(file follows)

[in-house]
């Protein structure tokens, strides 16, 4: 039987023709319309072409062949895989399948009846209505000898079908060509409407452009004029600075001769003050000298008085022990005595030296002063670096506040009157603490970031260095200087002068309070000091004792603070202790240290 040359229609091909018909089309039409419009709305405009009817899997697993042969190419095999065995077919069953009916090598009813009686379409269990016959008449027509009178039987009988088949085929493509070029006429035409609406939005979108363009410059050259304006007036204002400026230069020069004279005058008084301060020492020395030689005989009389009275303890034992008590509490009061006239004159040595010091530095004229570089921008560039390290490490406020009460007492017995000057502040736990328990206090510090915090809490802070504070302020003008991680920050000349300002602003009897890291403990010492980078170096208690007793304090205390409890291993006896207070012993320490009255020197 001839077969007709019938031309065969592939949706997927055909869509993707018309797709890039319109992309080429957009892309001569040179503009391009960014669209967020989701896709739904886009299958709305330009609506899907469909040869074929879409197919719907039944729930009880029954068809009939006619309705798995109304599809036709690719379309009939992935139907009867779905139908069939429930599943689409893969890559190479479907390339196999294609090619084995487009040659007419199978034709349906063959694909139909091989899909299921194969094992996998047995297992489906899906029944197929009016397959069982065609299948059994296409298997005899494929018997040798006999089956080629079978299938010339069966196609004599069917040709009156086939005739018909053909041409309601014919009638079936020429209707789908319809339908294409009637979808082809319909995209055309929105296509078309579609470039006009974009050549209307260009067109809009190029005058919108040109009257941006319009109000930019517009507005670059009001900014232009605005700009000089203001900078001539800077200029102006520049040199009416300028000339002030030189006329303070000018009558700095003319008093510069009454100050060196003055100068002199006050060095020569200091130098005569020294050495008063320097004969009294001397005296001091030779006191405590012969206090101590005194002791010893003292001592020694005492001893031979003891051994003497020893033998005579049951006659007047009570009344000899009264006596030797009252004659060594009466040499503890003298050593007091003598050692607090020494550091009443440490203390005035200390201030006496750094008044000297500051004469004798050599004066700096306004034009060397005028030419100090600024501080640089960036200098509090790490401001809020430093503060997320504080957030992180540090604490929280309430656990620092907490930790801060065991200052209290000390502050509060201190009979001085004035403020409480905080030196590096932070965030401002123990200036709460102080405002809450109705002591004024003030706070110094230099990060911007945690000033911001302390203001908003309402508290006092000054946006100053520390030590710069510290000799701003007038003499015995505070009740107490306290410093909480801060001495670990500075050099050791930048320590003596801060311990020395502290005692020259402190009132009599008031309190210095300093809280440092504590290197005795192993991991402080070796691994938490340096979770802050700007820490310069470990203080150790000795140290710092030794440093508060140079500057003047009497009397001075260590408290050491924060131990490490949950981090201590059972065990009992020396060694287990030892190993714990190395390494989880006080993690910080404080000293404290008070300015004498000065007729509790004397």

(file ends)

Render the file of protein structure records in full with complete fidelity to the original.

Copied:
[in-house]
């Protein structure tokens, strides 16, 4: 039987023709319309072409062949895989399948009846209505000898079908060509409407452009004029600075001769003050000298008085022990005595030296002063670096506040009157603490970031260095200087002068309070000091004792603070202790240290 040359229609091909018909089309039409419009709305405009009817899997697993042969190419095999065995077919069953009916090598009813009686379409269990016959008449027509009178039987009988088949085929493509070029006429035409609406939005979108363009410059050259304006007036204002400026230069020069004279005058008084301060020492020395030689005989009389009275303890034992008590509490009061006239004159040595010091530095004229570089921008560039390290490490406020009460007492017995000057502040736990328990206090510090915090809490802070504070302020003008991680920050000349300002602003009897890291403990010492980078170096208690007793304090205390409890291993006896207070012993320490009255020197 001839077969007709019938031309065969592939949706997927055909869509993707018309797709890039319109992309080429957009892309001569040179503009391009960014669209967020989701896709739904886009299958709305330009609506899907469909040869074929879409197919719907039944729930009880029954068809009939006619309705798995109304599809036709690719379309009939992935139907009867779905139908069939429930599943689409893969890559190479479907390339196999294609090619084995487009040659007419199978034709349906063959694909139909091989899909299921194969094992996998047995297992489906899906029944197929009016397959069982065609299948059994296409298997005899494929018997040798006999089956080629079978299938010339069966196609004599069917040709009156086939005739018909053909041409309601014919009638079936020429209707789908319809339908294409009637979808082809319909995209055309929105296509078309579609470039006009974009050549209307260009067109809009190029005058919108040109009257941006319009109000930019517009507005670059009001900014232009605005700009000089203001900078001539800077200029102006520049040199009416300028000339002030030189006329303070000018009558700095003319008093510069009454100050060196003055100068002199006050060095020569200091130098005569020294050495008063320097004969009294001397005296001091030779006191405590012969206090101590005194002791010893003292001592020694005492001893031979003891051994003497020893033998005579049951006659007047009570009344000899009264006596030797009252004659060594009466040499503890003298050593007091003598050692607090020494550091009443440490203390005035200390201030006496750094008044000297500051004469004798050599004066700096306004034009060397005028030419100090600024501080640089960036200098509090790490401001809020430093503060997320504080957030992180540090604490929280309430656990620092907490930790801060065991200052209290000390502050509060201190009979001085004035403020409480905080030196590096932070965030401002123990200036709460102080405002809450109705002591004024003030706070110094230099990060911007945690000033911001302390203001908003309402508290006092000054946006100053520390030590710069510290000799701003007038003499015995505070009740107490306290410093909480801060001495670990500075050099050791930048320590003596801060311990020395502290005692020259402190009132009599008031309190210095300093809280440092504590290197005795192993991991402080070796691994938490340096979770802050700007820490310069470990203080150790000795140290710092030794440093508060140079500057003047009497009397001075260590408290050491924060131990490490949950981090201590059972065990009992020396060694287990030892190993714990190395390494989880006080993690910080404080000293404290008070300015004498000065007729509790004397």